Lawyers know how resistant alcoholism is to treatment. Either they themselves or their clients have been unable to manage what is classified as a disease in order to stay out of trouble. Maybe the lawyer winds up with a license suspended or worse. Clients, despite multiple DUIs and job losses, continue uncontrolled drinking. Although Alcoholics Anonymous (AA) is championed as a treatment which puts the disease in remission, the success rate is rumored to be about one in 35.
So, obviously, what is isn't effective. Perhaps treatment is the wrong way to go. A more practical approach might be to simply reduce the trouble compulsive drinkers can get into. One model for that is to provide alcoholics enough maintenance booze in exchange for work. THE NEW YORK TIMES focuses on how that experiment is faring in the Netherlands. Previously it had been tried in Canada. Here is the article.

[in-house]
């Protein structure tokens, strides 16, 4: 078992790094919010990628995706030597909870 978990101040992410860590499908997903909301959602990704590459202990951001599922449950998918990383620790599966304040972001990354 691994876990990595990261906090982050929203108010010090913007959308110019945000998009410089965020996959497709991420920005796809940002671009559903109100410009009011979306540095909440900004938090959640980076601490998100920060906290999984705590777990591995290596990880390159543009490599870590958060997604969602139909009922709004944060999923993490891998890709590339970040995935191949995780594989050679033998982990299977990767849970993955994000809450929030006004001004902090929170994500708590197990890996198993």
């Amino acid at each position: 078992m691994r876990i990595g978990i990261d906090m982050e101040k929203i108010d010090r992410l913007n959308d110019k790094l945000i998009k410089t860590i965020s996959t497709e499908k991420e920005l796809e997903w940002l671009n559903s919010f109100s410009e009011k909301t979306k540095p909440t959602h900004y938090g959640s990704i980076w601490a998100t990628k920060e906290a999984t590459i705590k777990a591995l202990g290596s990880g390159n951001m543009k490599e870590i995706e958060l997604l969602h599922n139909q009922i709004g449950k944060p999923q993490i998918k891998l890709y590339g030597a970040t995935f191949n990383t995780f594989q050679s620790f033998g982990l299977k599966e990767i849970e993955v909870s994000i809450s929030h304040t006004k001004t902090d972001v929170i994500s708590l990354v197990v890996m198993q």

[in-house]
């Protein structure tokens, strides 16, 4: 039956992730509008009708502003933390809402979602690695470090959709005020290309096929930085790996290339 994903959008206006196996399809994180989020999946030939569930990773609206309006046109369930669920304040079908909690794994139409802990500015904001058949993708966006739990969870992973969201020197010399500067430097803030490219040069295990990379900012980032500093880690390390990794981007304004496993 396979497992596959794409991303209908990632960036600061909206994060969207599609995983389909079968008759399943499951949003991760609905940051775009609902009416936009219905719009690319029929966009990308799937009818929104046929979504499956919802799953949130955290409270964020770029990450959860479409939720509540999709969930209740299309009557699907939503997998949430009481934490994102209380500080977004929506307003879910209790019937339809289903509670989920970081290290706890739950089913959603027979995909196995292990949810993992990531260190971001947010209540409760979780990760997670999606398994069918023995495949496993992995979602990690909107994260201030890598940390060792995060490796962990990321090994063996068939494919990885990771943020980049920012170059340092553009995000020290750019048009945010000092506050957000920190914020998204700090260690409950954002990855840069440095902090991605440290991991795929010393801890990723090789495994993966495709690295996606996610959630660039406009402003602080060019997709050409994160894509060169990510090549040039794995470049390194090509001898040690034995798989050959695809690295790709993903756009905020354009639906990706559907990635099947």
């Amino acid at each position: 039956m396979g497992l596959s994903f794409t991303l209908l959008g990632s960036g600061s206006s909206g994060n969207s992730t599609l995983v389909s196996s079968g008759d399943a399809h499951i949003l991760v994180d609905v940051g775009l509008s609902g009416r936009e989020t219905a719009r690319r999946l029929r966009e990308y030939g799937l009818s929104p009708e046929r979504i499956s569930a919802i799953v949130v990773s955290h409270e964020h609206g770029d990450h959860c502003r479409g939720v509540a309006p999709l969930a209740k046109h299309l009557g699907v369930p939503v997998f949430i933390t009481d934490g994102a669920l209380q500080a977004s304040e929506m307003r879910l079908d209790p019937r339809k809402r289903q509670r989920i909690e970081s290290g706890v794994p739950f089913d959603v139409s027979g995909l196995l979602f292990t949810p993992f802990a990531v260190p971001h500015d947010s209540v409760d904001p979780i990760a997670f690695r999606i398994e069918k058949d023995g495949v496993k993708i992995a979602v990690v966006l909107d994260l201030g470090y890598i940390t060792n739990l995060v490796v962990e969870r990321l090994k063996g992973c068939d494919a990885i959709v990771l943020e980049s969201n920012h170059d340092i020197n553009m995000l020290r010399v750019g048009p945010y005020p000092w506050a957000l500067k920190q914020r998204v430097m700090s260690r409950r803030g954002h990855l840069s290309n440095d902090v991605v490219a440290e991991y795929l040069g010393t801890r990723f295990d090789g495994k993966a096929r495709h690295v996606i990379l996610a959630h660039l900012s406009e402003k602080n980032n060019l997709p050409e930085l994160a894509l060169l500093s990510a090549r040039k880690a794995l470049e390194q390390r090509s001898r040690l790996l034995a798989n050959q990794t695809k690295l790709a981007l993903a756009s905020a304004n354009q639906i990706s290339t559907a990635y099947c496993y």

Of course, America, with its Puritan roots and powerful conservative movements like the Tea Party, is not likely to give that a try. But if it did, there could be reduced homelessness, emergency medical problems, unemployment, fractured families, and crime. In a sense, giving alcoholics what they need - booze - contains the problem. That could be as good as it gets, at least until research tells us more about why even Ivy educated lawyers and creative geniuses in the arts can't or won't stop abusing alcohol.